Tuples are compared position by position:
the first item of the first tuple is compared to the first item of the second tuple; if they are not equal (i.e. the first is greater or smaller than the second) then that's the result of the comparison, else the second item is considered, then the third and so on.

See Common Sequence Operations:

Sequences of the same type also support comparisons. In particular, tuples and lists are compared lexicographically by comparing corresponding elements. This means that to compare equal, every element must compare equal and the two sequences must be of the same type and have the same length.

Also Value Comparisons for further details:

Lexicographical comparison between built-in collections works as follows:

- For two collections to compare equal, they must be of the same type, have the same length, and each pair of corresponding elements must compare equal (for example,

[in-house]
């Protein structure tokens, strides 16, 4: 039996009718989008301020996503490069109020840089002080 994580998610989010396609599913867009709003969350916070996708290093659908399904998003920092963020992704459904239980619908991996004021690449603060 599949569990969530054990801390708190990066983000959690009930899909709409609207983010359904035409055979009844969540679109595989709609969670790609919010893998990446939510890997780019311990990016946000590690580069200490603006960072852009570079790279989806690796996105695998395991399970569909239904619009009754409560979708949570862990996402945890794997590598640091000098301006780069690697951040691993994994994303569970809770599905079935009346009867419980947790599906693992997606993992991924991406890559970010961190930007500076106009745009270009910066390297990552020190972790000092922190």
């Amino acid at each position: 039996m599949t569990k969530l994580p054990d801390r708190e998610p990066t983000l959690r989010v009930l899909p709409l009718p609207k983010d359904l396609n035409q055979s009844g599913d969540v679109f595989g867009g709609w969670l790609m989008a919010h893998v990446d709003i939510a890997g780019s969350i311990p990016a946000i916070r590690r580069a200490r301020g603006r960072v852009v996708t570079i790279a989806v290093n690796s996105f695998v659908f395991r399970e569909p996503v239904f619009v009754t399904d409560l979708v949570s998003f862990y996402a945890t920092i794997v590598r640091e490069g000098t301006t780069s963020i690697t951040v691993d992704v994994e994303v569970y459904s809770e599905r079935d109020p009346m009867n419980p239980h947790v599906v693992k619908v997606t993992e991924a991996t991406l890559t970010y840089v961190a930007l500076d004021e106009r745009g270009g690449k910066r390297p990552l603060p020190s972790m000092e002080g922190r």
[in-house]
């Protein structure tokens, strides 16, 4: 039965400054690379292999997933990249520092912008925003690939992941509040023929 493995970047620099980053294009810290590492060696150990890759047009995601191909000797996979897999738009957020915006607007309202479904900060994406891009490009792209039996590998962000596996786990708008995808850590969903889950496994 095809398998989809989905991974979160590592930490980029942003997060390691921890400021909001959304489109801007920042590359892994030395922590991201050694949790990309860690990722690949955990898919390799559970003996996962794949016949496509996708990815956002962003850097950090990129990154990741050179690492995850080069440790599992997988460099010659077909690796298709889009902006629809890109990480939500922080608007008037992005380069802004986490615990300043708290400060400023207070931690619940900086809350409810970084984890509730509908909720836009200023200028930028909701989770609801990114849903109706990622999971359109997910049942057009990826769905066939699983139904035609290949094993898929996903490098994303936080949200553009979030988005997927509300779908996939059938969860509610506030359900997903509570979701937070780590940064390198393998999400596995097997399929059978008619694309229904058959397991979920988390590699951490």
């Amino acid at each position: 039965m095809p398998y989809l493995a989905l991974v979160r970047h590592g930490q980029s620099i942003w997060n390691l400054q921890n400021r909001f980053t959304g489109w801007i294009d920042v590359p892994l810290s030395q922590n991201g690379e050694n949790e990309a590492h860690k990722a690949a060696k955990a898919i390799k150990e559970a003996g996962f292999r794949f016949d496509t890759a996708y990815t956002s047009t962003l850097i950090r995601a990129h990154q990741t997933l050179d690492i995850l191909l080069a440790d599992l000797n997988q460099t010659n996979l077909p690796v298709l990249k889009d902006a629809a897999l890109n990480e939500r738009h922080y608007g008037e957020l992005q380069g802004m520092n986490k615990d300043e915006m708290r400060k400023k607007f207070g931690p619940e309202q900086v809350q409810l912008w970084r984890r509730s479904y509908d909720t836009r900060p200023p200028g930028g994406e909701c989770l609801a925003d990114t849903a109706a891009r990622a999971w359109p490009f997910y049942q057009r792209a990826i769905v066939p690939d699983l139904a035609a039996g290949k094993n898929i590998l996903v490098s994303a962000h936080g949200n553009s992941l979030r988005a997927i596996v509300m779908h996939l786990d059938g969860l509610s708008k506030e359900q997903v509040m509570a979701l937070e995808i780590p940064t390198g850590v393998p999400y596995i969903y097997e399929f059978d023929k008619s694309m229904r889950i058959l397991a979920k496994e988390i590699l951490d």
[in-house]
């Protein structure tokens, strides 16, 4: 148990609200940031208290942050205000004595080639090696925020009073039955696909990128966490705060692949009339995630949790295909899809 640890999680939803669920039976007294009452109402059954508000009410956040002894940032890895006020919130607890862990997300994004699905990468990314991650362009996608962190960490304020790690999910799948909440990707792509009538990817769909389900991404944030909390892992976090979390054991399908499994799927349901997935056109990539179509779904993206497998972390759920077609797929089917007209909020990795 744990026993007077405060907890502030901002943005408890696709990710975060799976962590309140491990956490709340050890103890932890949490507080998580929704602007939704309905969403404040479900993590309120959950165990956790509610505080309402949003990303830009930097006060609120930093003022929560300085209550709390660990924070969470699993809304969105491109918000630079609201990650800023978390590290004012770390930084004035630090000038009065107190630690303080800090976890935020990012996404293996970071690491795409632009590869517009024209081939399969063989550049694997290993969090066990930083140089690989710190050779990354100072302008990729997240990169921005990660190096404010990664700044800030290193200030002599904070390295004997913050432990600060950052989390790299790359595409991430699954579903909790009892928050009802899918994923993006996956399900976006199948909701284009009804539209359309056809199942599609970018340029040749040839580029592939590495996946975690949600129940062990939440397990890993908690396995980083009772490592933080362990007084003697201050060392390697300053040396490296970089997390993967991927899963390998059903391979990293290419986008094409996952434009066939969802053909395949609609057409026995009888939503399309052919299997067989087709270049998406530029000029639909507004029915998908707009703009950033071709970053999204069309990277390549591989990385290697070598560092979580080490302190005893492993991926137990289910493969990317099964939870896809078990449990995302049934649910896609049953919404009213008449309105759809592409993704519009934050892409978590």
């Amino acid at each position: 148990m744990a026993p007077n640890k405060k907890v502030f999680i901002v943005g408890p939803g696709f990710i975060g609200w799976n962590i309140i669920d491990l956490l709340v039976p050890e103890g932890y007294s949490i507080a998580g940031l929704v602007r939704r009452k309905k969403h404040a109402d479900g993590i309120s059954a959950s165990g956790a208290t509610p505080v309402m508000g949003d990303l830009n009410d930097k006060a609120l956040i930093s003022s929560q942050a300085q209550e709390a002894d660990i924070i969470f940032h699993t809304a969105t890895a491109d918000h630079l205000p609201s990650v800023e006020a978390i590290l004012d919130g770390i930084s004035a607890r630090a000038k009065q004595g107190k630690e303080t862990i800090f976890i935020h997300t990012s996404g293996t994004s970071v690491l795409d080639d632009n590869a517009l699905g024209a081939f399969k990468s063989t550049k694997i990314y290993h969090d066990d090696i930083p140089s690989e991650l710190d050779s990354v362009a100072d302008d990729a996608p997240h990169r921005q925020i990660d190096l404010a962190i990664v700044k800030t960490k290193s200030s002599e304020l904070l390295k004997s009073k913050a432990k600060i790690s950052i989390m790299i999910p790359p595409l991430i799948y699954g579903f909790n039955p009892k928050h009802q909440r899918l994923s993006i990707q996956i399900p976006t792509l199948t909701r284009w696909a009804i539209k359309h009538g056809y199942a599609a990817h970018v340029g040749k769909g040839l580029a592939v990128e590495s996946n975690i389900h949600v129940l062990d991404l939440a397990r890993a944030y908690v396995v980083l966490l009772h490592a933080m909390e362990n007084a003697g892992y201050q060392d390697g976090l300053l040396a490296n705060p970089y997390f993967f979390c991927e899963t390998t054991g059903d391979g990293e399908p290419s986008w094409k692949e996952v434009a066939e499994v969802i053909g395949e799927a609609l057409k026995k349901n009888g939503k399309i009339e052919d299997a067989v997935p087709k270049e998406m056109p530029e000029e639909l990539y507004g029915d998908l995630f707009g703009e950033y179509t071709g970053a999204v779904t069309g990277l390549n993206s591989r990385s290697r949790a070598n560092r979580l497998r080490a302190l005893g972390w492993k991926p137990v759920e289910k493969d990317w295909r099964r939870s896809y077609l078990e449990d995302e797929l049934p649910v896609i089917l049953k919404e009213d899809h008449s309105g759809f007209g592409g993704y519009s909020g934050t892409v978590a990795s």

`[1,2] == (1,2)`

is false because the type is not the same).
- Collections that support order comparison are ordered the same as their first unequal elements (for example,
`[1,2,x] <= [1,2,y]`

has the same value as `x <= y`

). If a corresponding element does not exist, the shorter collection is ordered first (for example, `[1,2] < [1,2,3]`

is true).

If not equal, the sequences are ordered the same as their first differing elements. For example, cmp([1,2,x], [1,2,y]) returns the same as cmp(x,y). If the corresponding element does not exist, the shorter sequence is considered smaller (for example, [1,2] < [1,2,3] returns True).

**Note 1**: `<`

and `>`

do not mean "smaller than" and "greater than" but "is before" and "is after": so (0, 1) "is before" (1, 0).

**Note 2**: tuples must not be considered as *vectors in a n-dimensional space*, compared according to their length.

**Note 3**: referring to question https://stackoverflow.com/questions/36911617/python-2-tuple-comparison: do not think that a tuple is "greater" than another only if any element of the first is greater than the corresponding one in the second.

**Note 4**: as @david Winiecki mentioned in the comments, in case of two tuples of different length, the first one which reaches its end, being the previous part equal, is declared as the lower: `(1, 2) < (1, 2, 3)`

, since 1=1, 2=2 and then the first tuple ends